13 Hours: The Secret Soldiers of Benghazi

A film that fully embraces its own flaws, 13 Hours: the Secret Soldiers of Benghazi is a macho spectacle and advert for American values. In typically unapologetic fashion, Michael Bay packs in the explosions and cheesy one-liners, keeping audiences guessing whether or not the entire movie is actually satire.

A Hollywood reconstruction of the attack on Benghazi’s US Embassy, 13 Hours seems more like Donald’s Trump’s ultimate fantasy: intensely patriotic action is broken up by sweaty soldier workout montages. Leading characters include 9/11, a collection of bearded manly men, and the Star-Spangled Banner, which makes a cameo in as many scenes as possible. John Krasinski has come a long way from his days in The US Office: Jim Halpert has swapped practical jokes for a six-pack and an unquenchable desire to make America proud, although surely audiences everywhere would have appreciated the subtle humour of an AK47 encased in jelly.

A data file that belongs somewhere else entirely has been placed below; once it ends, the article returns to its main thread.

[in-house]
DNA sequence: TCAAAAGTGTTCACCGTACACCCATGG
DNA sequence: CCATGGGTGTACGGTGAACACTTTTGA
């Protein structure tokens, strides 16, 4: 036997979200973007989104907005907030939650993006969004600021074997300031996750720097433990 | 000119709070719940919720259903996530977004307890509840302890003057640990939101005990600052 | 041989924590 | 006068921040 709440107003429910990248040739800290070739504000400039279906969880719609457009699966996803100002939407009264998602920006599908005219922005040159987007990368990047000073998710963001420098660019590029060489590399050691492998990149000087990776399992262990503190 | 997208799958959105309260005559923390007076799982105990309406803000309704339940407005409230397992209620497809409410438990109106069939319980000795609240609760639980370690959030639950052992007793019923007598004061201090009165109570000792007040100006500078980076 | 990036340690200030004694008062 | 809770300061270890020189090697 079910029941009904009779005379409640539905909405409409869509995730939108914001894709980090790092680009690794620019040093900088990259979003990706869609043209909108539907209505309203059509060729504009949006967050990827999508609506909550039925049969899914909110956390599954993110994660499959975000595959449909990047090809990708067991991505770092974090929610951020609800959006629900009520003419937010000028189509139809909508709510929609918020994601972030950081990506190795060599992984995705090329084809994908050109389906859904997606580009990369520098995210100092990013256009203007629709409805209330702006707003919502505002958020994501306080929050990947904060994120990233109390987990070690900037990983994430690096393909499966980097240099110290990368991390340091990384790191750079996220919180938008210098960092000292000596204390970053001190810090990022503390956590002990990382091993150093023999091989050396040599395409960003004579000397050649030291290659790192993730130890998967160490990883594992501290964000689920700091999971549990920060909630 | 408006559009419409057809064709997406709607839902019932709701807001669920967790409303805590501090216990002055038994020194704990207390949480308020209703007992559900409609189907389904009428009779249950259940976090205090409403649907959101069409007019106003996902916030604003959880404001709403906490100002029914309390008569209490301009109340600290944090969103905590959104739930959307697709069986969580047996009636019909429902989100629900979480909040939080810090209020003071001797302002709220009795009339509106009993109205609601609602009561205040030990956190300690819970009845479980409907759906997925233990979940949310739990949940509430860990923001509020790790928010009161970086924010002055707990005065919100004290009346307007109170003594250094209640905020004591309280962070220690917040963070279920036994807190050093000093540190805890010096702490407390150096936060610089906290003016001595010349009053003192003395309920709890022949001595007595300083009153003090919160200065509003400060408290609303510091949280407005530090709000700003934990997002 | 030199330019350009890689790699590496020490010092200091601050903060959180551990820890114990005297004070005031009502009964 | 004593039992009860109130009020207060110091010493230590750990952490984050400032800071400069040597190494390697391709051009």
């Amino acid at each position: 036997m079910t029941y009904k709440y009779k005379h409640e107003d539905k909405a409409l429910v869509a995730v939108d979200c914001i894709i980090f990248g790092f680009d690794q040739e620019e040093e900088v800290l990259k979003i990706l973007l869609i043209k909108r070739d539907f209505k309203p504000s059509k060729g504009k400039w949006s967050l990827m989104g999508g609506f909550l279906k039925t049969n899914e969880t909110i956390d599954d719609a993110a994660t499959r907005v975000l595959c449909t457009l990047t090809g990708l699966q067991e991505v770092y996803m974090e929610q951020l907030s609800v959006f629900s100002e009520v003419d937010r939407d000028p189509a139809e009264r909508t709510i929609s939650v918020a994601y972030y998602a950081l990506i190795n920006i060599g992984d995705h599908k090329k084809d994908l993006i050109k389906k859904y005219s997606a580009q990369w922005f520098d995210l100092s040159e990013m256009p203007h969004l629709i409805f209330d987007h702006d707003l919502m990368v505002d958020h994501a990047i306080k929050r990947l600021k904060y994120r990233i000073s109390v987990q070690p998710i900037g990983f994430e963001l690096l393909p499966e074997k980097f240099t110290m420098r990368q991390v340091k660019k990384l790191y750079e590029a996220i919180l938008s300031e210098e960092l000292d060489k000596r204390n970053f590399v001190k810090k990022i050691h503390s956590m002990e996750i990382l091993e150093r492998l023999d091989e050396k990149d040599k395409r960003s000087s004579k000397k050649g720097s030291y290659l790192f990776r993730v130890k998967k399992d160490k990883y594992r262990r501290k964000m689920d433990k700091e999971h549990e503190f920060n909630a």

The sole female character, seemingly the only American attempting diplomacy with the ‘bad guy’ Libyans, is mostly relegated to deskwork and bringing juice and cookies to the big guns.

Bay’s love for overdramatized dialogue and frequent action sequences makes the film entertaining at first, but gets old quickly. By the end of the 13-hour siege, it is easy to empathise with the soldiers: the incessant action is exhausting. The main redeeming feature is the occasional scenic panorama of Benghazi. A shot of sunrise over the city, accompanied by the call to prayer, offers a moment’s respite before the next round of epilepsy-inducing gunfire.

There’s a charm to the cringe-worthy dialogue. However, despite the action sequences dragging on for the last hour of the film with an increasingly tense soundtrack, it’s hard to feel emotionally invested in the six main soldiers, primarily because their identical beards make them hard to tell apart.

Overall, 13 Hours is a half-baked attempt at both entertaining an audience for two and a half hours, and justifying American foreign policy until the next conflict.

 

Image: The MacGuffin; Youtube.com

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